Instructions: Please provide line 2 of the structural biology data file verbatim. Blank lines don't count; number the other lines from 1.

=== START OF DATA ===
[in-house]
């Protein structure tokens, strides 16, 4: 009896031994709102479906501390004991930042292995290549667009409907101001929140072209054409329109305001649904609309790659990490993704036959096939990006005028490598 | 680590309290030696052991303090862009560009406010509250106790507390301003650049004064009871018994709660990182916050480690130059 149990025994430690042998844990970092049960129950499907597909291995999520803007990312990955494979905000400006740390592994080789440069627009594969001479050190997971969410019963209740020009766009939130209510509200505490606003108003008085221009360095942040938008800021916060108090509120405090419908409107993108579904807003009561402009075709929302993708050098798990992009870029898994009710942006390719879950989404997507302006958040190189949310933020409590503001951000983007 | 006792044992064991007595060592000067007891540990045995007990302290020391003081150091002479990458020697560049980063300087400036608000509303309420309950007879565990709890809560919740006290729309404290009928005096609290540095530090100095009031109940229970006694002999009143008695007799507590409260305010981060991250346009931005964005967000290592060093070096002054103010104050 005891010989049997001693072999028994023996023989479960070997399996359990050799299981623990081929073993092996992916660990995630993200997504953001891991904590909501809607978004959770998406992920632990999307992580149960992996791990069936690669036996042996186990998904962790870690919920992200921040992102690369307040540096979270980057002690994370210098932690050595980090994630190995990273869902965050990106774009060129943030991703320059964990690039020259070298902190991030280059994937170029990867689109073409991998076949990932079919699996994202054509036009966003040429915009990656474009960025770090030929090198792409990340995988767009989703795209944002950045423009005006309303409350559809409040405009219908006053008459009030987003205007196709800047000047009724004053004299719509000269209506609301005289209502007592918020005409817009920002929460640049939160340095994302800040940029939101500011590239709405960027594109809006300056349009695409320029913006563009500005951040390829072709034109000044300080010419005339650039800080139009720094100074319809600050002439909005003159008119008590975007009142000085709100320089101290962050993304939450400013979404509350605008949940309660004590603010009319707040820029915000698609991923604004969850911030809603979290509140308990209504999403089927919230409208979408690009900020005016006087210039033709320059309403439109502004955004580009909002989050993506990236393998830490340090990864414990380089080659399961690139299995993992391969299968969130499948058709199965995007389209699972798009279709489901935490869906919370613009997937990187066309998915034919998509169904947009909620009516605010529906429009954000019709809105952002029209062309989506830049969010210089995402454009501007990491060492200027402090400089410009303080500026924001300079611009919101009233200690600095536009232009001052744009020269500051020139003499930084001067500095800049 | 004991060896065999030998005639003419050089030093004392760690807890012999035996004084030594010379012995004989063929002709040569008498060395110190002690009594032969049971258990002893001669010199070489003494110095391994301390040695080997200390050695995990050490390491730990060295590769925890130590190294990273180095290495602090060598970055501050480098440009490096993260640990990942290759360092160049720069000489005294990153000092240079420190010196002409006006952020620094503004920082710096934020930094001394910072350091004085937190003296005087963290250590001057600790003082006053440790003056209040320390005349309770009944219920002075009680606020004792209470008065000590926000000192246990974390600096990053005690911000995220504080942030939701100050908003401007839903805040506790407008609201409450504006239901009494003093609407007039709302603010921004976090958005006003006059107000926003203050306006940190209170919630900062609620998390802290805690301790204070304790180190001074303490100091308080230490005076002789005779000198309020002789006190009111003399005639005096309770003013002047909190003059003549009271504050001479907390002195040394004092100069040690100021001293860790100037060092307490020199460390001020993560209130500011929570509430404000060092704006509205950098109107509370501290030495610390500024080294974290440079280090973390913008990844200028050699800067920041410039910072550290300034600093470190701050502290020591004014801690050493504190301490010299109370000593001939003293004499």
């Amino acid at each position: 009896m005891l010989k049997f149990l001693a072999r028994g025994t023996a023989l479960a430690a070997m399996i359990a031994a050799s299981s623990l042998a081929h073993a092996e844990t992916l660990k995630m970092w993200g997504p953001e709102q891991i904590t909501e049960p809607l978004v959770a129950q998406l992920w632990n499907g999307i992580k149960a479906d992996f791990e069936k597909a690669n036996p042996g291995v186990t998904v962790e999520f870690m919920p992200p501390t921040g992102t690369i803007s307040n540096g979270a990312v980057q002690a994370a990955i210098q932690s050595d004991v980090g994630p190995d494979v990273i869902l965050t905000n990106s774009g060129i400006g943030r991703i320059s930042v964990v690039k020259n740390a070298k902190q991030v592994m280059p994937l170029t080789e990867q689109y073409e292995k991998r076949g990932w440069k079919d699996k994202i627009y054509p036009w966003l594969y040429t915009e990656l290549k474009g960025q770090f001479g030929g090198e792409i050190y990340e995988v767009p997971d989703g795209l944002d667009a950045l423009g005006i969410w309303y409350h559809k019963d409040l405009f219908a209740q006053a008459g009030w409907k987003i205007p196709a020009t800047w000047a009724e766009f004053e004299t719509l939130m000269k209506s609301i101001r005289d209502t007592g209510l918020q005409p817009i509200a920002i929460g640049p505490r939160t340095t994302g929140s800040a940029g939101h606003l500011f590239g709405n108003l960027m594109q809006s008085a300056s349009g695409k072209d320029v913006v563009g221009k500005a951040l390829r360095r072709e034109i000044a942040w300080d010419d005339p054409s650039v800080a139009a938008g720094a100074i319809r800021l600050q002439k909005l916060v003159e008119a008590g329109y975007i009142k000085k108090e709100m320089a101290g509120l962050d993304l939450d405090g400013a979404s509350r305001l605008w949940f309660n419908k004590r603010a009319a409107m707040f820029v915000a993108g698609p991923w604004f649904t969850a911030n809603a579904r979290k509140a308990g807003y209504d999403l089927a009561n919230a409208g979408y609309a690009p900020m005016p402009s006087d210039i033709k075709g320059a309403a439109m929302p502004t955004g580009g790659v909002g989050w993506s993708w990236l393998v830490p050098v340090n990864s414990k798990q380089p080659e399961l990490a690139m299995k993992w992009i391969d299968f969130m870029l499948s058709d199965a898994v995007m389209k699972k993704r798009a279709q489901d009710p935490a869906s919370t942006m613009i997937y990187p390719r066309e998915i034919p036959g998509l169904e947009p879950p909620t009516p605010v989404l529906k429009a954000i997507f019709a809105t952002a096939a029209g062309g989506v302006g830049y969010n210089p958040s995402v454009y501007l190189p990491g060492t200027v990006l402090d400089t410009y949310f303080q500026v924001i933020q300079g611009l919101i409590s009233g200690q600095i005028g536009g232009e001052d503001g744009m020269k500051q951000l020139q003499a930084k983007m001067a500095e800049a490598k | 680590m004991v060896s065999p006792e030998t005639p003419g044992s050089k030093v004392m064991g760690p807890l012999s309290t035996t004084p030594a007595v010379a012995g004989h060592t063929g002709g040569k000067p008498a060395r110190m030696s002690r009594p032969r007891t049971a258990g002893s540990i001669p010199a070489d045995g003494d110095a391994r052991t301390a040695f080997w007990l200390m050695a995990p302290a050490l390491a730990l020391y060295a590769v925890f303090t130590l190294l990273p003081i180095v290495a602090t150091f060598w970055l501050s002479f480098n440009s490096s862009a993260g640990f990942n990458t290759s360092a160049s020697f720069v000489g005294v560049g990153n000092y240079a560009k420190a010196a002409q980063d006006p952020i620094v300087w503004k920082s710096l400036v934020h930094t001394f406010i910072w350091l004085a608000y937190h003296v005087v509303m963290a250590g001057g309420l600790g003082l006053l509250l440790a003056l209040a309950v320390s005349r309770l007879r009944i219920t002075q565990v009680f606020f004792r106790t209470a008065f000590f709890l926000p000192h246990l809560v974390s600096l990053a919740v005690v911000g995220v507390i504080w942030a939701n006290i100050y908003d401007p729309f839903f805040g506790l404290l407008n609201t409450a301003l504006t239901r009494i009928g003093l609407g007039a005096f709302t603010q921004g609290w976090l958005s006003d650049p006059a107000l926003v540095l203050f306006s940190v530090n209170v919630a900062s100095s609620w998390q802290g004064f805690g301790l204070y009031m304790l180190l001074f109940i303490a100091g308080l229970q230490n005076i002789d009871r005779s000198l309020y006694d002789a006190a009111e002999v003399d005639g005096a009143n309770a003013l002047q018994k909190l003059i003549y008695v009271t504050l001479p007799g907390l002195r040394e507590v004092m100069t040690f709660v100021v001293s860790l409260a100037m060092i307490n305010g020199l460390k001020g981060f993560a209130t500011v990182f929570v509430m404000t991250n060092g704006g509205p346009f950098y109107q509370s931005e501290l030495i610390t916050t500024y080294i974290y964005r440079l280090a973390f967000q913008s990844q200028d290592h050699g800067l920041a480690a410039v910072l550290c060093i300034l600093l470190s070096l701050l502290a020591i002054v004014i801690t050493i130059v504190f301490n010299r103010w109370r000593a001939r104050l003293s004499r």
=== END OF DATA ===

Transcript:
């Protein structure tokens, strides 16, 4: 009896031994709102479906501390004991930042292995290549667009409907101001929140072209054409329109305001649904609309790659990490993704036959096939990006005028490598 | 680590309290030696052991303090862009560009406010509250106790507390301003650049004064009871018994709660990182916050480690130059 149990025994430690042998844990970092049960129950499907597909291995999520803007990312990955494979905000400006740390592994080789440069627009594969001479050190997971969410019963209740020009766009939130209510509200505490606003108003008085221009360095942040938008800021916060108090509120405090419908409107993108579904807003009561402009075709929302993708050098798990992009870029898994009710942006390719879950989404997507302006958040190189949310933020409590503001951000983007 | 006792044992064991007595060592000067007891540990045995007990302290020391003081150091002479990458020697560049980063300087400036608000509303309420309950007879565990709890809560919740006290729309404290009928005096609290540095530090100095009031109940229970006694002999009143008695007799507590409260305010981060991250346009931005964005967000290592060093070096002054103010104050 005891010989049997001693072999028994023996023989479960070997399996359990050799299981623990081929073993092996992916660990995630993200997504953001891991904590909501809607978004959770998406992920632990999307992580149960992996791990069936690669036996042996186990998904962790870690919920992200921040992102690369307040540096979270980057002690994370210098932690050595980090994630190995990273869902965050990106774009060129943030991703320059964990690039020259070298902190991030280059994937170029990867689109073409991998076949990932079919699996994202054509036009966003040429915009990656474009960025770090030929090198792409990340995988767009989703795209944002950045423009005006309303409350559809409040405009219908006053008459009030987003205007196709800047000047009724004053004299719509000269209506609301005289209502007592918020005409817009920002929460640049939160340095994302800040940029939101500011590239709405960027594109809006300056349009695409320029913006563009500005951040390829072709034109000044300080010419005339650039800080139009720094100074319809600050002439909005003159008119008590975007009142000085709100320089101290962050993304939450400013979404509350605008949940309660004590603010009319707040820029915000698609991923604004969850911030809603979290509140308990209504999403089927919230409208979408690009900020005016006087210039033709320059309403439109502004955004580009909002989050993506990236393998830490340090990864414990380089080659399961690139299995993992391969299968969130499948058709199965995007389209699972798009279709489901935490869906919370613009997937990187066309998915034919998509169904947009909620009516605010529906429009954000019709809105952002029209062309989506830049969010210089995402454009501007990491060492200027402090400089410009303080500026924001300079611009919101009233200690600095536009232009001052744009020269500051020139003499930084001067500095800049 | 004991060896065999030998005639003419050089030093004392760690807890012999035996004084030594010379012995004989063929002709040569008498060395110190002690009594032969049971258990002893001669010199070489003494110095391994301390040695080997200390050695995990050490390491730990060295590769925890130590190294990273180095290495602090060598970055501050480098440009490096993260640990990942290759360092160049720069000489005294990153000092240079420190010196002409006006952020620094503004920082710096934020930094001394910072350091004085937190003296005087963290250590001057600790003082006053440790003056209040320390005349309770009944219920002075009680606020004792209470008065000590926000000192246990974390600096990053005690911000995220504080942030939701100050908003401007839903805040506790407008609201409450504006239901009494003093609407007039709302603010921004976090958005006003006059107000926003203050306006940190209170919630900062609620998390802290805690301790204070304790180190001074303490100091308080230490005076002789005779000198309020002789006190009111003399005639005096309770003013002047909190003059003549009271504050001479907390002195040394004092100069040690100021001293860790100037060092307490020199460390001020993560209130500011929570509430404000060092704006509205950098109107509370501290030495610390500024080294974290440079280090973390913008990844200028050699800067920041410039910072550290300034600093470190701050502290020591004014801690050493504190301490010299109370000593001939003293004499």